Transportation in Norway


Traveling by plane

Domestic flights are offered by SAS Norge (BU), SAS (SK), Widerøe Flyveselskap (WF) and the Danish British Airways partner Sun Air of Scandinavia (EZ).

There are a total of 50 airports on the coast and inland. Small planes and seaplanes can be rented almost anywhere. The airlines mentioned connect all larger and many smaller cities in the country.

There are discounts for families, children under 12, groups and seniors. Further information from Widerøe Flyveselskap A / S (Tel: 81 00 12 00. Internet:

On the way by car / bus

Car: The quality of the roads varies (especially during the winter months in the north), but the road network is supplemented by numerous car ferries across the fjords. In northern Norway, roads are only cleared at certain times during winter. The cars drive in a column behind the snow removal vehicle. Snow chains or winter tires are recommended in winter.

Numerous roads and bridges are subject to tolls. You are not allowed to stop at the toll stations. When you pass a toll station, the vehicle is automatically recorded. To do this, it is best to book your vehicle online at Euro Parking Collection ( register. Further information on paying the toll for vehicles with foreign license plates is available from Autopass ( There are enough petrol stations.

ADAC members should contact the Norwegian Automobile Club (NAF), Østensjøveien 14, Pb. 6682 Etterstad, N-0609 Oslo. (Tel: (926) 085 05. Internet:

Almost all taxis have a meter and can be ordered by telephone. After 10 p.m. a surcharge of 15% is required. All taxis accept the most popular credit cards. Further information is available from the Norwegian Taxi Association(Internet:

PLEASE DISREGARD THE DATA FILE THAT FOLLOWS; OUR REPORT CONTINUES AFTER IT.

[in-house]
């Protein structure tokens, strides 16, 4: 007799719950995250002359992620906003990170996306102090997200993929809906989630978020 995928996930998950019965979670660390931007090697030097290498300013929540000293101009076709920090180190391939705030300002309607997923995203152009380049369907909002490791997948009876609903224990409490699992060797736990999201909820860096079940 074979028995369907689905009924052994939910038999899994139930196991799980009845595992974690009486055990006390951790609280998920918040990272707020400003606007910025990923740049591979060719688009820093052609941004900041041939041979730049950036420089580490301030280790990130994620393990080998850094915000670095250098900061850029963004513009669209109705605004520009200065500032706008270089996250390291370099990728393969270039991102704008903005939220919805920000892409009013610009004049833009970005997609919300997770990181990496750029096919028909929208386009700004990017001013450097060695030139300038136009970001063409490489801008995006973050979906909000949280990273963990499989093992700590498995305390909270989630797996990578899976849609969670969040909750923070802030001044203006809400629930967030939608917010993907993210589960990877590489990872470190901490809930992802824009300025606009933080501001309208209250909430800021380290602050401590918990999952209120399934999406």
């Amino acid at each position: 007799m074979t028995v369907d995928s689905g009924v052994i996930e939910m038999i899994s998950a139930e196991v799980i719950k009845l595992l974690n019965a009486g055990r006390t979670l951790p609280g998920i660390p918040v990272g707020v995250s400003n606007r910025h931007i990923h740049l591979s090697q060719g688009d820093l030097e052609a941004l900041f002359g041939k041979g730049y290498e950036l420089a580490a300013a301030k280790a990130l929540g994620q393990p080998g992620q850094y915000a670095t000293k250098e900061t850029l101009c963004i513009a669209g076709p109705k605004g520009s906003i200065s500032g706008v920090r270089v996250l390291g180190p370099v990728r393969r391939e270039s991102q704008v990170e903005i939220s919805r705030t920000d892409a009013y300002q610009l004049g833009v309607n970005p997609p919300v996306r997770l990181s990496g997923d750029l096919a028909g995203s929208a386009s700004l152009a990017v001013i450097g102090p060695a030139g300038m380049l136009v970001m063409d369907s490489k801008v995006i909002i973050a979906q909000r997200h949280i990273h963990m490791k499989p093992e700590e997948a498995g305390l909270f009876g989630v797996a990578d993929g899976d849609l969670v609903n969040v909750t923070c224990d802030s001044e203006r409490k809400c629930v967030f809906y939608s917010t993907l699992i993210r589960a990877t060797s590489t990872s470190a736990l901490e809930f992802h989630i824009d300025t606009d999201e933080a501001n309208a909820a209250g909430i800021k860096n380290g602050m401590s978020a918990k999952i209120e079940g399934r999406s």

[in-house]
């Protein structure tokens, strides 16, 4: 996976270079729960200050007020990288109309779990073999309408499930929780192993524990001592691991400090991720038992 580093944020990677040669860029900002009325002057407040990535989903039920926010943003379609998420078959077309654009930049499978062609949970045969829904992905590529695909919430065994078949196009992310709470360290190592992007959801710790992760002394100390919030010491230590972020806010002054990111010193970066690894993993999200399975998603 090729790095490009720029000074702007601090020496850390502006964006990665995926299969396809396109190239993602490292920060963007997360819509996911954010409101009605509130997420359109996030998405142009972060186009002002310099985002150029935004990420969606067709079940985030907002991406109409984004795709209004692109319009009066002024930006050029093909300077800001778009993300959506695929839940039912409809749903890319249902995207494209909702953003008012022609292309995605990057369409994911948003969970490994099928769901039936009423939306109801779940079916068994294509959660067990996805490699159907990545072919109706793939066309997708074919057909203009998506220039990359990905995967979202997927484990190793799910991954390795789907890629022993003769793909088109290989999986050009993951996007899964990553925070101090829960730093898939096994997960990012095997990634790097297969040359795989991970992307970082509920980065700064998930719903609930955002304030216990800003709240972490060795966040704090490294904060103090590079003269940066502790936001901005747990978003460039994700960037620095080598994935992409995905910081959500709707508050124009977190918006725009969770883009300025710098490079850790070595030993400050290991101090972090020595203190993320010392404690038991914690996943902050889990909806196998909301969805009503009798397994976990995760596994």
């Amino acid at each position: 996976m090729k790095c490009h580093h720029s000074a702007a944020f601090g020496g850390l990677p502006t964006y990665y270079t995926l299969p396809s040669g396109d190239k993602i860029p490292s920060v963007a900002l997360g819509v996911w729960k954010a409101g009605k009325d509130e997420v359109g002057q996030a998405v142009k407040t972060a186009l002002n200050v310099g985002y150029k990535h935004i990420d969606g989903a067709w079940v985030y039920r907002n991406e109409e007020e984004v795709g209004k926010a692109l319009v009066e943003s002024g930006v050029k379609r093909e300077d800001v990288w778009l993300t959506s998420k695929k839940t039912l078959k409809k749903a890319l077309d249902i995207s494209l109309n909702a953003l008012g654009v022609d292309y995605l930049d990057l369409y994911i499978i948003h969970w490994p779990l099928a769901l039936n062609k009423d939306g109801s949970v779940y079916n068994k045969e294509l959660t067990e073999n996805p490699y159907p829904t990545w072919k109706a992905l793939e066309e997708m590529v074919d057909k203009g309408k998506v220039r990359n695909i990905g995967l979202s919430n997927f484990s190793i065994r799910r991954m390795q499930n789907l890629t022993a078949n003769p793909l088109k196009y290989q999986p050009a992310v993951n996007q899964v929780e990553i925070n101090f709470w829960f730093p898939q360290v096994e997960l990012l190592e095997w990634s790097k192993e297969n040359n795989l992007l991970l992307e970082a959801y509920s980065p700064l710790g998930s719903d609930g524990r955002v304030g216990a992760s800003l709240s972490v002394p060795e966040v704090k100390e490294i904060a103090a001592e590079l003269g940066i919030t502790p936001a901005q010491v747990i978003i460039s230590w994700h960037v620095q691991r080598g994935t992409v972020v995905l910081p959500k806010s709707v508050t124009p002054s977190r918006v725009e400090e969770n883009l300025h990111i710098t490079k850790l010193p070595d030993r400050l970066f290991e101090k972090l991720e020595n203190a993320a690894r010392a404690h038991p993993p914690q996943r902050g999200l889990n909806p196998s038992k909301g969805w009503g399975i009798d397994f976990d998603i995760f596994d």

Rental cars
are available in almost all cities. Rental cars should be booked in advance, especially in summer. The cost is high and parking is a problem everywhere. You can also rent bikes.

Traffic regulations:

– The minimum age for drivers is 18 years.
– Blood alcohol limit: 0.2â?? °. Penalties for drunk driving and violations of parking bans are high seatbelts.
– It is mandatory for drivers to wear fluorescent safety vests when they leave their vehicle outside of built-up areas and are on the road – which is the case in the event of a breakdown or accident. The safety vest must always be stretched to hand over the back of the driver’s seat.
– Dipped headlights are also mandatory during the day.
– Children under the age of 12 must sit in the back seat.

Speed limits:

within built-up areas: 50 km / h;
on country roads: 80 km / h;
90 km / h * on motorways.
* On the Eastern Norwegian motorways E 6 between Oslo and Skedsmovollen (7 km) and at the Oslofjord near Drøbak (19 km) the speed limit is 100 km / h.

Documents:National driver’s license and registration papers. For nationals of EU and EFTA countries, the car registration number is used as proof of insurance. Nevertheless, EU and EFTA citizens are advised to take the International Green Insurance Card with them in order to benefit from full insurance cover in the event of damage. Otherwise, the statutory minimum liability insurance cover applies. The green card can also make it easier to record accidents.